However, the State argued Mr Coughlan’s claim was statute barred as he was aware of a potential connection more than two years before he commenced legal action. It said discussions in medical examinations around Mr Coughlan’s handling of chemicals while he was serving in the Air Corps meant he possessed the requisite knowledge to bring a case between 2007 and 2009 — at least four years before he began legal action.

However, in a sworn affidavit, Mr Coughlan said at no time during that period was he advised his symptoms and illnesses were related to his working environment.

Read full article on Irish Examiner website below…

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Despite Mr. Coughlan having no evidence to bring a case against the state until 2013, Mr Justice Meenan said Mr Coughlan should have brought the case against the State by 2011 at the latest.

Delay – Deny – Die

Air Corps whistleblower’s decision to retire “demonstrates a dysfunction in the complaints process”

The Irish Examiner revealed today that the whistle-blower – one of three who has previously raised concerns about staff’s exposure to chemicals – has announced his decision to retire early.

His decision comes two months after telling Junior Defence Minister Paul Kehoe that he has not received assurances from Defence Forces hierarchy that he is not being targeted for making protected disclosures.

Social Democrats TD Catherine Murphy said a list of deaths compiled by one Air Corps whistle-blower requires explanation.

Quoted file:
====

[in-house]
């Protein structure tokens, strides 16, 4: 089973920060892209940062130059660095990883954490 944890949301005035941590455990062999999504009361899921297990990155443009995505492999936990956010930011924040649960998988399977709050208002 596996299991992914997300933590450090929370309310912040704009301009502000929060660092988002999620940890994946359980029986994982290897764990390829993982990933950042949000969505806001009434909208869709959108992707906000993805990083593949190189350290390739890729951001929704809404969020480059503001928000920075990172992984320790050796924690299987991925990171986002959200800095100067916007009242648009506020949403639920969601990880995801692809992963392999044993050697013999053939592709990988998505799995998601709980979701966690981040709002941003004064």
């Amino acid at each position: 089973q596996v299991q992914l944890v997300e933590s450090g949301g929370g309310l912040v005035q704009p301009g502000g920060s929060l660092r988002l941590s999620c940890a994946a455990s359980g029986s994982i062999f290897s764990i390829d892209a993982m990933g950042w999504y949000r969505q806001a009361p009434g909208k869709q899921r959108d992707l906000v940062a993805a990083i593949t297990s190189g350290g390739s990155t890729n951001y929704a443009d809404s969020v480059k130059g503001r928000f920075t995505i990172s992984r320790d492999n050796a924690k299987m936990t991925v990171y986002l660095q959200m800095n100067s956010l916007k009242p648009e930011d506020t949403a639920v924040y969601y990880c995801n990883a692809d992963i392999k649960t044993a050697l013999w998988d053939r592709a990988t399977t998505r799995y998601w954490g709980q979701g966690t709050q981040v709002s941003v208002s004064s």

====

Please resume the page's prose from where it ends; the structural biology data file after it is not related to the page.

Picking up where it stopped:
The list, the existence of which was previously reported in this newspaper, contains the details of more than 70 deaths of former Air Corps staff that the whistle-blower believes may be connected to chemical exposures at the force’s headquarters in Casement Aerodrome.

She described the revelation that a whistle-blower is to retire early as ‘shocking’.

“I’m very concerned about the treatment of whistle-blowers and people making disclosures, as some arms of the public service are not dealing with them as comprehensively or fairly as they should,” Ms Murphy said.

Fianna Fáil Defence spokesman, Jack Chambers, said the whistle-blower’s decision “demonstrates a dysfunction in the complaints process” and will act as a deterrent to anyone else who is thinking about coming forward.

“This is symptomatic of the general malaise that has been allowed to fester within the Defence Forces under the current Minister. Whistle-blowers who feel that their only next option is to retire demonstrates a dysfunction in the complaints process and it certainly doesn’t encourage others who have issues of concern from engaging with the process.”